- The Death Cure
Then he’s on the carpeted floor of a small room, playing with silvery blocks that seem to fuse together as he builds a huge castle. His mom is sitting on a chair in the corner, crying. Thomas knows instantly why. His dad has been diagnosed with the Flare, is already showing signs of it. This leaves no doubt that his mom also has the disease, or will soon. The dreaming Thomas knows that it won’t be long before doctors realize his younger self has the virus but is immune to its effects. By then they’d developed the test that recognizes it.
Next he’s riding his bike on a hot day. Heat’s rising from the pavement, just weeds on both sides of the street, where there used to be grass. He has a smile on his sweaty face. His mom watches nearby, and he can see that she’s savoring every moment. They head to a nearby pond. The water is stagnant and foul-smelling. She gathers rocks for him to toss into the murky depths. At first he throws them as far as possible; then he tries to skip them the way his dad showed him last summer. He still can’t do it. Tired, their strength sapped from the stifling weather, he and his mother finally head home.
Then things in the dream—the memories—turn darker.
He’s back inside and a man in a dark suit is sitting on a couch. Papers in his hand, a grave look on his face. Thomas standing next to his mom, holding her hand. WICKED has been formed, a joint venture of the world’s governments—those that survived the sun flares, an event that took place long before Thomas was born. WICKED’s purpose is to study what is now known as the killzone, where the Flare does its damage. The brain.
The man is saying that Thomas is immune. Others are immune. Less than one percent of the population, most of them under the age of twenty. And the world is dangerous for them. They’re hated for their immunity to the terrible virus, are mockingly called Munies. People do terrible things to them. WICKED says they can protect Thomas, and Thomas can help them work to find a cure. They say he’s smart—one of the smartest who have been tested. His mom has no choice but to let him go. She certainly doesn’t want her boy to watch as she slowly goes insane.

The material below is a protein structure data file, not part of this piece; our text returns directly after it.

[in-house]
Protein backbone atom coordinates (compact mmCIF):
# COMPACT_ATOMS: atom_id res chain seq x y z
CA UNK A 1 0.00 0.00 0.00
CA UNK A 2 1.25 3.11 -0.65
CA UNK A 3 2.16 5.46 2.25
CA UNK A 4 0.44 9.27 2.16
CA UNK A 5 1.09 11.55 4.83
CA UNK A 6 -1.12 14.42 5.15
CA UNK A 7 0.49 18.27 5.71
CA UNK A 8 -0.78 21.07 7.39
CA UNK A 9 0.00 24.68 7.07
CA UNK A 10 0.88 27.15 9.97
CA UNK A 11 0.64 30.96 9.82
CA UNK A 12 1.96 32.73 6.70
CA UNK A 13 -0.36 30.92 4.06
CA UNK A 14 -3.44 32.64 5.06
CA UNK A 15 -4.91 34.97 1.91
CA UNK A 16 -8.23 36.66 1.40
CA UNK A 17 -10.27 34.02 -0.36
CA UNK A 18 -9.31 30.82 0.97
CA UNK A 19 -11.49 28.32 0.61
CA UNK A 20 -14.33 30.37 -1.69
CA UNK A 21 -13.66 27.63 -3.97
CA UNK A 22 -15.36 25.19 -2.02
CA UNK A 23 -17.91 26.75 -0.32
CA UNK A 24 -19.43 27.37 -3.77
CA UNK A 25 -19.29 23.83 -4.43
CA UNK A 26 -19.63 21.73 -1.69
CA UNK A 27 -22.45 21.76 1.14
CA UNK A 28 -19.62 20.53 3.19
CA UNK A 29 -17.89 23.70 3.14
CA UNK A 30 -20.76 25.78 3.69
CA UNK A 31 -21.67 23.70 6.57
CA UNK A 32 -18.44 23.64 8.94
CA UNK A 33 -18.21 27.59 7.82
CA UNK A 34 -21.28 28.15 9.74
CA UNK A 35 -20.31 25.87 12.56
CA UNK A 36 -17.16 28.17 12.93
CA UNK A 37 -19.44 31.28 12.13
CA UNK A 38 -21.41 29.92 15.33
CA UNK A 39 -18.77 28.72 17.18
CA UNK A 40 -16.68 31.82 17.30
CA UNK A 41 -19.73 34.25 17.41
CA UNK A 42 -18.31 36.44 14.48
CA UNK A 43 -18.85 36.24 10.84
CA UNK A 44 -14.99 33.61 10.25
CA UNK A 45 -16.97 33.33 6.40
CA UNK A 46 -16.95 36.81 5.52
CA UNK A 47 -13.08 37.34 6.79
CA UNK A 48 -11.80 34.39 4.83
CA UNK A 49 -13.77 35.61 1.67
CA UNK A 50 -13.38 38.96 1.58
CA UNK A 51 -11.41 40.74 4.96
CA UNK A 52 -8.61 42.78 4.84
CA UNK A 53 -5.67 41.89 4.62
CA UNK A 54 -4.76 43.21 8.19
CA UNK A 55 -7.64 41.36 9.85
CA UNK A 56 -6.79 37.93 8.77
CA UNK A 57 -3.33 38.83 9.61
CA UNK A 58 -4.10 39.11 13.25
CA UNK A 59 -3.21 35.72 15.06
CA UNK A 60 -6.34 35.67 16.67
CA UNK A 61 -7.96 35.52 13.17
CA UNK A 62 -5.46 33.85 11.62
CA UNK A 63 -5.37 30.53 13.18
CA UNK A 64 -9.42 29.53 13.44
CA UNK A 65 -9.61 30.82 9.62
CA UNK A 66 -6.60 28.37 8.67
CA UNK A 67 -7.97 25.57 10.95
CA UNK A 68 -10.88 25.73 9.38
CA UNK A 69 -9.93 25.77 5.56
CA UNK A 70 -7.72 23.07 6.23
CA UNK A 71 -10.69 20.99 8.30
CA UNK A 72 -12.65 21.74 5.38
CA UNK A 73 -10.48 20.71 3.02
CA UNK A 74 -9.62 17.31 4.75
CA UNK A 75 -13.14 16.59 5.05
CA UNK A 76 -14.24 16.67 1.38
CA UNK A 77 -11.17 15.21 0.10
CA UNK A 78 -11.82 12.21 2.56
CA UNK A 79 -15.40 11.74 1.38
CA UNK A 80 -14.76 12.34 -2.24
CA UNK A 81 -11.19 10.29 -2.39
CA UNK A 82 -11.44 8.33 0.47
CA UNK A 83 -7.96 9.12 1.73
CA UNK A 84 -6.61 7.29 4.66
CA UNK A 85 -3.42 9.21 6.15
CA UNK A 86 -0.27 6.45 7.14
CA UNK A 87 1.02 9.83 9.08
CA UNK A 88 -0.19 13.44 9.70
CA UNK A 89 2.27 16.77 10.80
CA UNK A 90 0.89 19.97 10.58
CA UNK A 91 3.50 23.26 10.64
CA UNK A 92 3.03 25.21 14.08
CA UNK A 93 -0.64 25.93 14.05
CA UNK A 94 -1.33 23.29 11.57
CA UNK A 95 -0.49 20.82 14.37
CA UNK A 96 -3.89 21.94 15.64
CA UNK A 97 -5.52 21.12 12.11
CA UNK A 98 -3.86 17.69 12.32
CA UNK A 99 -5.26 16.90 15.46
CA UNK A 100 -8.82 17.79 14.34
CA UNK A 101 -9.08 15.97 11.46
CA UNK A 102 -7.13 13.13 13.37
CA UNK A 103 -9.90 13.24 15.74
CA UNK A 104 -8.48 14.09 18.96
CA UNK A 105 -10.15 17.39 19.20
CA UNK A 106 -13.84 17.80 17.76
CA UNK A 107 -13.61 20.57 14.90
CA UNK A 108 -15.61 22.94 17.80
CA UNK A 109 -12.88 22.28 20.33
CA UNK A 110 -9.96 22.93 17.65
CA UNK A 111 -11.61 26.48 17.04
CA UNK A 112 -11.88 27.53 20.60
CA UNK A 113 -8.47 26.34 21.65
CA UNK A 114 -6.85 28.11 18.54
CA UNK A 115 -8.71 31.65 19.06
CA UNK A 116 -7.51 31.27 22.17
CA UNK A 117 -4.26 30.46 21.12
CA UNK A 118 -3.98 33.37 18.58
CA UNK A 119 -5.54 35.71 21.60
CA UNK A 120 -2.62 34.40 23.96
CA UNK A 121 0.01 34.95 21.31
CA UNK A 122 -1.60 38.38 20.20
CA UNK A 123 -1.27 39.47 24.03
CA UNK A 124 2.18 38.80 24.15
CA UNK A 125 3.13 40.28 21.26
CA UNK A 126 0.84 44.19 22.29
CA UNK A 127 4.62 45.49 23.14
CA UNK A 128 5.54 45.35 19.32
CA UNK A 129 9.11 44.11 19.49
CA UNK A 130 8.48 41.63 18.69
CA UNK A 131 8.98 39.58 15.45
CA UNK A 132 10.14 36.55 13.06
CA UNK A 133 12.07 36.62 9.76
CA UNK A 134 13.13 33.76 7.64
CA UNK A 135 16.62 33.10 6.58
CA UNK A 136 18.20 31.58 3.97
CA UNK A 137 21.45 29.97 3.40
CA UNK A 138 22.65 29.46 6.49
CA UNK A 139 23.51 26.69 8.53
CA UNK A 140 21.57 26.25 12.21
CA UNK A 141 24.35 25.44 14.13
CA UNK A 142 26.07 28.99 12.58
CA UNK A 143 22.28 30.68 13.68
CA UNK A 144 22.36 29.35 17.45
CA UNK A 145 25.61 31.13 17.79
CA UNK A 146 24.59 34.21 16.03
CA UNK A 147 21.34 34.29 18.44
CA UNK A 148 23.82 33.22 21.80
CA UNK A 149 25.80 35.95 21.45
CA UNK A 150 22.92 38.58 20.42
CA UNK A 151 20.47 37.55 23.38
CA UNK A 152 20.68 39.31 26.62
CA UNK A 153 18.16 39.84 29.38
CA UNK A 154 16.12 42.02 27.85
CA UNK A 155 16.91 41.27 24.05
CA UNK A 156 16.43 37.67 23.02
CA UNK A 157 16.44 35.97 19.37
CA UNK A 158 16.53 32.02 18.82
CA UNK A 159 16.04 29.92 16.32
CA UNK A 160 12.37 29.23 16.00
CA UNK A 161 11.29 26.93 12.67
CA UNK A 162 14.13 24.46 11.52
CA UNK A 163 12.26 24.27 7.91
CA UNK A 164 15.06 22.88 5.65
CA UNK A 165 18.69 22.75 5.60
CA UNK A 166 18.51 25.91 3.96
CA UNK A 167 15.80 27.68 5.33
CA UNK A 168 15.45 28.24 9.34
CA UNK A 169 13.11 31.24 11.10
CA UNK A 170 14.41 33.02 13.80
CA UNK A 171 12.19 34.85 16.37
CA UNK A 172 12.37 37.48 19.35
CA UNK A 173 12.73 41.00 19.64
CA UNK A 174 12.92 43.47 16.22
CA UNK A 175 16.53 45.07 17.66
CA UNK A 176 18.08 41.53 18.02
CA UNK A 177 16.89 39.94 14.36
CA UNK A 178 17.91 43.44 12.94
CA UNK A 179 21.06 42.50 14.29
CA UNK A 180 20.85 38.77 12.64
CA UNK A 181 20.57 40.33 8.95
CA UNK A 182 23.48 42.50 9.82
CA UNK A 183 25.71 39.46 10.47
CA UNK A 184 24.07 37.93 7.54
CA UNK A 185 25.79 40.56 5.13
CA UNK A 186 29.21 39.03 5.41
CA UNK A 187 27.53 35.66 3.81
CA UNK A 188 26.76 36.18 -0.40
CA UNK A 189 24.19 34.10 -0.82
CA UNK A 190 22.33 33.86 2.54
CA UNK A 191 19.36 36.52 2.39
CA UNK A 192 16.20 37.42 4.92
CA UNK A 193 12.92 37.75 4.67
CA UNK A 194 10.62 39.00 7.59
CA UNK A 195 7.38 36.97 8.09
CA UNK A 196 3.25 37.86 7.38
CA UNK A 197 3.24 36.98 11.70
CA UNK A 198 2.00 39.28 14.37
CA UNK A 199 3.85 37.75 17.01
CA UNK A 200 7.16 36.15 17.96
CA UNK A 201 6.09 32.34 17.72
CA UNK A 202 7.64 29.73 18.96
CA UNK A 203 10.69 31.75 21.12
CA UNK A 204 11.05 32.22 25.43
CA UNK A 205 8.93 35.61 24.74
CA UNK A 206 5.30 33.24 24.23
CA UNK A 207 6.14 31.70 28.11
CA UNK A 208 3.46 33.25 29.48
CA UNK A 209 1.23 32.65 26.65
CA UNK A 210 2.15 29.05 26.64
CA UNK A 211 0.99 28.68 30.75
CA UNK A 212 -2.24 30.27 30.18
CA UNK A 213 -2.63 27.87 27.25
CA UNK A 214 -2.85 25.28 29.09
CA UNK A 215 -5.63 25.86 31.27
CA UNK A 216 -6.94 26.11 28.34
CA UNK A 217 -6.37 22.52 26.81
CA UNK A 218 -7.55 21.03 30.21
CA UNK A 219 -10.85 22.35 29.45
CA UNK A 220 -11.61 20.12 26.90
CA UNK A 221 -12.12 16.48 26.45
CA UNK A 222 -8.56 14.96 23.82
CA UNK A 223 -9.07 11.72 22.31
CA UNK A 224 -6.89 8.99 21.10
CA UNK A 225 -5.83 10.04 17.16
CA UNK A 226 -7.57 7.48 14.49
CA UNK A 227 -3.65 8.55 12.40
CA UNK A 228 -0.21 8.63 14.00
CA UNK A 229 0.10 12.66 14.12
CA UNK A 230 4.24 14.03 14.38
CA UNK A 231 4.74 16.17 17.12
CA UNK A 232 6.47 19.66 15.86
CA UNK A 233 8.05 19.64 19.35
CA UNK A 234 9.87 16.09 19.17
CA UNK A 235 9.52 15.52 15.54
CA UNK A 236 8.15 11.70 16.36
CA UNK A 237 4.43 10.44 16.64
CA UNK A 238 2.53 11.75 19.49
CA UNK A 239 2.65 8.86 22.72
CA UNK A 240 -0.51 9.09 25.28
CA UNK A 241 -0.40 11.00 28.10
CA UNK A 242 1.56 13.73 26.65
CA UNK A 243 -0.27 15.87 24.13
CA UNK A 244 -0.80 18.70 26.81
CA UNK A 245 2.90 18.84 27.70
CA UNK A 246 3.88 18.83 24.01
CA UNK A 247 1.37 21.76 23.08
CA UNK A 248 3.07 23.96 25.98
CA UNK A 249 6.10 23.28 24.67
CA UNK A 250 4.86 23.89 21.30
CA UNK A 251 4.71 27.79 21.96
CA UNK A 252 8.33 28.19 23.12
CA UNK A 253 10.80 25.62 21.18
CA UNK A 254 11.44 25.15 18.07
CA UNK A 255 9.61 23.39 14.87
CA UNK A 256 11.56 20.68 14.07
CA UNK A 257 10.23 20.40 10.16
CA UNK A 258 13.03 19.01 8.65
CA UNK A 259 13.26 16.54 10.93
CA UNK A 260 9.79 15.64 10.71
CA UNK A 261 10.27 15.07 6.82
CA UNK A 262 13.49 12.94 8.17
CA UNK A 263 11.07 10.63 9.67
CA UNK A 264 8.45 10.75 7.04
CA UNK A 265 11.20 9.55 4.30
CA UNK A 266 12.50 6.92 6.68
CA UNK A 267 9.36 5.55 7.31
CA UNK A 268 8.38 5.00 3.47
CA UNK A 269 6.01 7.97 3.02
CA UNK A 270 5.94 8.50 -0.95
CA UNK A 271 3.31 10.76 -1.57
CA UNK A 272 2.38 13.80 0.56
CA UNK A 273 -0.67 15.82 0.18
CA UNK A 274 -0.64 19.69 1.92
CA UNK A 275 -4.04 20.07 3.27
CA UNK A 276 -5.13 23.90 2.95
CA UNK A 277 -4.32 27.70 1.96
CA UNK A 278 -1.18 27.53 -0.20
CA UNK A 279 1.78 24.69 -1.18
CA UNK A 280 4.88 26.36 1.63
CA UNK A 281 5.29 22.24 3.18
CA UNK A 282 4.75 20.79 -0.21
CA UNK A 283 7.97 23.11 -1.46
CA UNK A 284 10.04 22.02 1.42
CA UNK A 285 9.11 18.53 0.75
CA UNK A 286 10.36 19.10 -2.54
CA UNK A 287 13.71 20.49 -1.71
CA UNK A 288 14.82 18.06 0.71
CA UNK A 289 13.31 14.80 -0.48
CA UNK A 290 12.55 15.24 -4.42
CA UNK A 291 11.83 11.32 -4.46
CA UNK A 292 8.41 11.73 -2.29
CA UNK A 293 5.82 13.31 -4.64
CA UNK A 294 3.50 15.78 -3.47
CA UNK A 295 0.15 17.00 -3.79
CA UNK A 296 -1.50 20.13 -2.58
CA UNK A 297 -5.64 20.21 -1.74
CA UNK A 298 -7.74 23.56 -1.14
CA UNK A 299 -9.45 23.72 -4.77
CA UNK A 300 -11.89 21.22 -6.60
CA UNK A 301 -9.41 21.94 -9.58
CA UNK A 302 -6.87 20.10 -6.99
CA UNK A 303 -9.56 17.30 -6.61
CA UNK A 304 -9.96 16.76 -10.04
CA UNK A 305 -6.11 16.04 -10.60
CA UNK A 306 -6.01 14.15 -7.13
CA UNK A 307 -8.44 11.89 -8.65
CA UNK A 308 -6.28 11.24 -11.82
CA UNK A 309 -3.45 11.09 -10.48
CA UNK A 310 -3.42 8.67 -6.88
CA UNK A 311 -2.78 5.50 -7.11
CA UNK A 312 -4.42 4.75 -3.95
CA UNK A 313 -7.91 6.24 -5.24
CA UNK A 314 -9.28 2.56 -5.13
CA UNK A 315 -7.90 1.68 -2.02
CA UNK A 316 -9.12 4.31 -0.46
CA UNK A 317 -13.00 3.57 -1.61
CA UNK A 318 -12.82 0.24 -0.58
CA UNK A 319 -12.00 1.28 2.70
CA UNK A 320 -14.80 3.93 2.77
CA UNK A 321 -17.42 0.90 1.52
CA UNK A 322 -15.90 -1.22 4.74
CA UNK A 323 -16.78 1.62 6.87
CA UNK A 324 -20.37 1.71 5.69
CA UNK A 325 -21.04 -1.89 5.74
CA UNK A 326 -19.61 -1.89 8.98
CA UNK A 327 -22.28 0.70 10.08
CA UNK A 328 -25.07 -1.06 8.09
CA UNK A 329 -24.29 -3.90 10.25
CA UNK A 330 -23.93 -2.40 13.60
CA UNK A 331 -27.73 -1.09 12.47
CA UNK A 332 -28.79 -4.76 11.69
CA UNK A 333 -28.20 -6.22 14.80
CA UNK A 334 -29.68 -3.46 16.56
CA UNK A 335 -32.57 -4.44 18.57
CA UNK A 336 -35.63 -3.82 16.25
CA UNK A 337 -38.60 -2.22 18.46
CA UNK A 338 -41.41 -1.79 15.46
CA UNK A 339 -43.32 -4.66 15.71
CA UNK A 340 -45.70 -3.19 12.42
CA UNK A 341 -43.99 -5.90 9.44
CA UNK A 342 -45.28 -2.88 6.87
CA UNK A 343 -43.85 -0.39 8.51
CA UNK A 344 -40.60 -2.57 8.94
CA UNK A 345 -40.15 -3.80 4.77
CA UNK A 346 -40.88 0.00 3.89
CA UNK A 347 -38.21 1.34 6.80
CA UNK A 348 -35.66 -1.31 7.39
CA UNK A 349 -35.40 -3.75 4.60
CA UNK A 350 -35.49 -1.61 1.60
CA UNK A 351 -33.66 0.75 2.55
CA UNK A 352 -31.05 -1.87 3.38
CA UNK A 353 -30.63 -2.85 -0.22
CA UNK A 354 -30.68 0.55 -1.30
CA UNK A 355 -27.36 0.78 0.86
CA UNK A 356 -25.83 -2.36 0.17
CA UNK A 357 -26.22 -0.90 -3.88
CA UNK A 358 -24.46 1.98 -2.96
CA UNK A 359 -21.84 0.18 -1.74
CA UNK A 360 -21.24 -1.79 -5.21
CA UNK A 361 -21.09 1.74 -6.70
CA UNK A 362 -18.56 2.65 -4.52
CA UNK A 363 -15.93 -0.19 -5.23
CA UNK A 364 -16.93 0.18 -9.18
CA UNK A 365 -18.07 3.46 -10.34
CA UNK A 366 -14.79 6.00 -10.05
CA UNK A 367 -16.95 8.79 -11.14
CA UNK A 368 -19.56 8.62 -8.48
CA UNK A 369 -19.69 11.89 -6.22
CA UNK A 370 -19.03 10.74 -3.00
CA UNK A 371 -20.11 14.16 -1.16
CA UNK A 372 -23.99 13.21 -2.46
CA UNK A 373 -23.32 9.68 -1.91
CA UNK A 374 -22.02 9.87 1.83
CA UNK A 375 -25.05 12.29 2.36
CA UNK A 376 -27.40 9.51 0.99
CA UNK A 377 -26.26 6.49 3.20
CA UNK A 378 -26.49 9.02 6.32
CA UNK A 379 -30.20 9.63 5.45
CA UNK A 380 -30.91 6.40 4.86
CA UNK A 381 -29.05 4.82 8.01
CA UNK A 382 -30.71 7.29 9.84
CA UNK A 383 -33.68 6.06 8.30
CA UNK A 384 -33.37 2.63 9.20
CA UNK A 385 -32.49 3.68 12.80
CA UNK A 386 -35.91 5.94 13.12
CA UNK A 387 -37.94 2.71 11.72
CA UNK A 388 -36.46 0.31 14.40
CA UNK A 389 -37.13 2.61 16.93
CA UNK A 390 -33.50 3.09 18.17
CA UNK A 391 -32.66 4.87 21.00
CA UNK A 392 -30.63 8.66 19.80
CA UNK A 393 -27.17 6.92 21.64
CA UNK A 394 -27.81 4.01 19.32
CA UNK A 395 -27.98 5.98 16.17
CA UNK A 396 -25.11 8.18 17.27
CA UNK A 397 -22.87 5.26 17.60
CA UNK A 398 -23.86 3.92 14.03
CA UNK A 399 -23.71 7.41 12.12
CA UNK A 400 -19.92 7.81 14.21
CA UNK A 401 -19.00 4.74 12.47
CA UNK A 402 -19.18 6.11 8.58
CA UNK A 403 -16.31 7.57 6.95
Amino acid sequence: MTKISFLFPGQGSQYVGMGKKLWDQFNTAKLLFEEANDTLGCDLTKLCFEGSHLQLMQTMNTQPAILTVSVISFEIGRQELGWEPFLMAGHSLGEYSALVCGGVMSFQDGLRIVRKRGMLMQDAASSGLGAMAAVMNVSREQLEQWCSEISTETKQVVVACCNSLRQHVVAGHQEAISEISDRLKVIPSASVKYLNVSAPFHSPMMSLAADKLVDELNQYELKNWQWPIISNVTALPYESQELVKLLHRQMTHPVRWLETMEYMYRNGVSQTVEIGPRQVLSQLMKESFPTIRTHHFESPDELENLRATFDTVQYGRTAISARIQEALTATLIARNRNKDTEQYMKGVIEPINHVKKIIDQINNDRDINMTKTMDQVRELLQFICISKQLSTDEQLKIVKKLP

Later she tells Thomas that she loves him and is so glad that he’ll never go through what they witnessed happen to his dad. The madness took away every ounce of what made him who he was—what made him human.
And after that the dream faded, and Thomas fell into a deep void of sleep.
* * *
A loud knocking woke him early the next morning. He’d barely gotten up on his elbows when the door opened and the same five guards from the day before came in with Launchers raised. Janson stepped into the room right after them.
“Rise and shine, boys,” the Rat Man said. “We’ve decided to give you your memories back after all. Like it or not.”
Thomas was still groggy from sleep. The dreams he’d had—the memories of his childhood—clouded his mind. He almost didn’t catch what the man had said.
“Like hell you are,” Newt responded. He was out of his bed, fists clenched at his sides, glaring at Janson.
Thomas couldn’t remember ever seeing such fire in his friend’s eyes. And then the full force of the Rat Man’s words snapped Thomas out of his fog.
He swung his legs around to the floor. “You told us we didn’t have to.”
“I’m afraid we don’t have much of a choice,” Janson replied. “The time for lies is over. Nothing’s going to work with you three still in the dark. I’m sorry. We need to do this. Newt, of everyone, you will benefit the most from a cure, after all.”